'Big hotel...by water...Intercontinental, no, yes, please?'
All of which were met with a dark frown
. That is until he suddenly jabbed his finger at the passenger seat drop down mirror, to which was attached a box of tissues, covered in...you'll never bloody believe it...an Intercontinental Hong Kong souvenir tissue box cover!
'Yes, yes, that one, that's it. That one...'
'HAHAHAHAHAHA INTERCONTINENTAL HAHAHAHAHAHAHAHAHAHAHA...'
And so on, him laughing continuously for the rest of the journey, whilst phoning all of his friends, and sharing with them the story about the stupid English people in the back of his cab, who didn't know their hotel address was on his souvenir tissue box cover!
Anyway, back to the beginning of the day. Our first real foggy day in Hong Kong, so we decided a bit of a relax was required this morning, before venturing out at lunchtime. Across the water by ferry again, this time on Solar Star and then to City Hall for some Dim Sum
. Although by the time we found the sodding place it was nearly closed, mainly because we decided to take the scenic route through an underground car park, and construction site, rather than through the front entrance, Told you my map reading was bad. So, having worked up quite an appetite, we preceded to order numerous little bamboo baskets of goodies. However unlike traditional dim sum, where you wait for the ladies with their trolleys to come round, as it was the end of the day, we were left with one lady with nothing on her trolley, so decided just to order off the menu instead. Not really the authentic experience we were hoping for, but still tasty. Well, everything except for the steamed ribs at the end, which were basically bits of gristle wrapped around bones, that you either crunched and broke your teeth, or sucked and spat out. Not nice. Not ordering again.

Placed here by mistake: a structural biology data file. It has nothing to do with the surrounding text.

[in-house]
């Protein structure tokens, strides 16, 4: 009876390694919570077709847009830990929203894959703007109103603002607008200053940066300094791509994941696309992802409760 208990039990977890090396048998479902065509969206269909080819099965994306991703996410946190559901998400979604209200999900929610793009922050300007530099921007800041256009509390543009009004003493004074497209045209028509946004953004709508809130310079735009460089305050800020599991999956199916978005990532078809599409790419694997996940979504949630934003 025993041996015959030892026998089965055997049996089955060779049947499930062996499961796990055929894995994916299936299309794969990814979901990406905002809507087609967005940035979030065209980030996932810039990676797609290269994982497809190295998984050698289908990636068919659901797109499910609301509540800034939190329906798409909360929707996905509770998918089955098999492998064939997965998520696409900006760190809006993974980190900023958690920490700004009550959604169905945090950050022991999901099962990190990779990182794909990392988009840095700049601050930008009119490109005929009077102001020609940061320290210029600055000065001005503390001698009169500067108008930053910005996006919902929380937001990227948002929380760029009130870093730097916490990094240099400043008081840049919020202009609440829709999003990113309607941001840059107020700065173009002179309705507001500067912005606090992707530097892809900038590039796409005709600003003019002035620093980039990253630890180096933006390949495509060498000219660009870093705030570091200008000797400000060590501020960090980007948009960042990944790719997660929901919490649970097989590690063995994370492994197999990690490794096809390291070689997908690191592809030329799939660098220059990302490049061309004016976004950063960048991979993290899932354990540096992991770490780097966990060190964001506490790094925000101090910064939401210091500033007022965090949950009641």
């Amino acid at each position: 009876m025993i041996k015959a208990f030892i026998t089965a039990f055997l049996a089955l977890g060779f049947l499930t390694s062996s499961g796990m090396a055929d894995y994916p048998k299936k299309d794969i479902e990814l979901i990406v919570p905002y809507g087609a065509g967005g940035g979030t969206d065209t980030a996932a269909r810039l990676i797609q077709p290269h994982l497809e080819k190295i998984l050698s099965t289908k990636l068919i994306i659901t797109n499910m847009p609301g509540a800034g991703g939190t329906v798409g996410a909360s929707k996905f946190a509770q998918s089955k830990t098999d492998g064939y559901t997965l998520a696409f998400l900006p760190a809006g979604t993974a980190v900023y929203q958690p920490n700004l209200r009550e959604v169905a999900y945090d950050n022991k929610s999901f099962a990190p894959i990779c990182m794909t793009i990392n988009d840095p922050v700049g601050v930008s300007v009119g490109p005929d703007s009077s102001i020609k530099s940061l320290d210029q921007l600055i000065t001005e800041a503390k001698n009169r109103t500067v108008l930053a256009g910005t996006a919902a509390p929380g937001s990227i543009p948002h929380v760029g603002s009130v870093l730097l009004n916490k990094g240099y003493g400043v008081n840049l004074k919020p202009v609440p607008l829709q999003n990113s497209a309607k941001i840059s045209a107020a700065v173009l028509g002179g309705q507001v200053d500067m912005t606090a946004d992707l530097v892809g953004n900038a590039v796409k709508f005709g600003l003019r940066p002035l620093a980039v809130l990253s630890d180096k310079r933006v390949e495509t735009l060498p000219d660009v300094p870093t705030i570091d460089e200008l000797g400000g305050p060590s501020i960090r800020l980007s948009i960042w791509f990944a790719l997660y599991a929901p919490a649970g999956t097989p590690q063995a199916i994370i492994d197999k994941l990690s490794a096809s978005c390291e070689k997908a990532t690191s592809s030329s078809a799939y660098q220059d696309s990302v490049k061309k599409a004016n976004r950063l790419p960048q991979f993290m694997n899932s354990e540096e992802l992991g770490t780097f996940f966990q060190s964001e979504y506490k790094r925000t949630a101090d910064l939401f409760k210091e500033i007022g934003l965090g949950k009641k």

After finding our way out of City Hall, we climbed uphill, past high end designer shops, and shiny skyscrapers, interspersed with winding alleyways full of steaming food stalls and junk filled curiosity shops. Hong Kong really is a melting pot of traditional and modern, and such a vivid assault on the senses. Like I said before, I'm loving it! We then found the worlds longest escalator, Sammy you would love it ;), before stopping for an obligatory ale at the Yorkshire Pudding English pub. Then it was back downhill again, unfortunately by foot as the escalator only runs one way, through the live fish and strange smells of Graham Street Market, before hailing our crazy cab guy.
Do je saai, Mr Maachi Ming - you did make us laugh x
Against all of my normal blogging rules, today I shall begin with the ending. Mainly because it was so damn funny, although as I am writing this, I realise it was probably more like one of those things you had to be there for...oh well, I shall try my best. Basically after a full afternoon of sightseeing, we decided that the best way back to the hotel, was the one were we could rest our weary feet, i.e. a cab. However we soon realised that most cab drivers here do not speak English, and require a piece of paper or card with your destination translated. Alas the room key did not have this, and he couldn't read my oversized map whilst at the same time navigating trams and throngs of people on their way home from work. Afraid that at any moment we were going to be turfed out into the path of an oncoming bus, we resorted to repeating over and over with increasing panic...